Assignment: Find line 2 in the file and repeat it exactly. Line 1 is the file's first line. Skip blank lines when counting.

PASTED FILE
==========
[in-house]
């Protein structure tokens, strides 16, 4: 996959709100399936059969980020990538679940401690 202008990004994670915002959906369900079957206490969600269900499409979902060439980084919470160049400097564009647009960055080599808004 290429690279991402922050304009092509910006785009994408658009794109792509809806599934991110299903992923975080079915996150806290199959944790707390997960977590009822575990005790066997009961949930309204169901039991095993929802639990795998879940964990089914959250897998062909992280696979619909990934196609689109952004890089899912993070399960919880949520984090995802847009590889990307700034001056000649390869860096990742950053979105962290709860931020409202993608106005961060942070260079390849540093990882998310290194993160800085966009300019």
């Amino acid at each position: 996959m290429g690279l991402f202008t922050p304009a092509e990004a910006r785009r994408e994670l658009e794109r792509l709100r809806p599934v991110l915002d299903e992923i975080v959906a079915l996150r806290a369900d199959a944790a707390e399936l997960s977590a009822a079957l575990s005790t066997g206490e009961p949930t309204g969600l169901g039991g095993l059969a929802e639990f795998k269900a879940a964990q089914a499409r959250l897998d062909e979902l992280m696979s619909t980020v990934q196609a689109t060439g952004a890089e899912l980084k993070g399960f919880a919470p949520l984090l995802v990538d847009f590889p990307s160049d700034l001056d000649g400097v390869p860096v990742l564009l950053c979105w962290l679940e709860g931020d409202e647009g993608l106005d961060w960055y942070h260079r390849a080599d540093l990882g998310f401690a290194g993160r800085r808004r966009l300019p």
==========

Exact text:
């Protein structure tokens, strides 16, 4: 996959709100399936059969980020990538679940401690 202008990004994670915002959906369900079957206490969600269900499409979902060439980084919470160049400097564009647009960055080599808004 290429690279991402922050304009092509910006785009994408658009794109792509809806599934991110299903992923975080079915996150806290199959944790707390997960977590009822575990005790066997009961949930309204169901039991095993929802639990795998879940964990089914959250897998062909992280696979619909990934196609689109952004890089899912993070399960919880949520984090995802847009590889990307700034001056000649390869860096990742950053979105962290709860931020409202993608106005961060942070260079390849540093990882998310290194993160800085966009300019």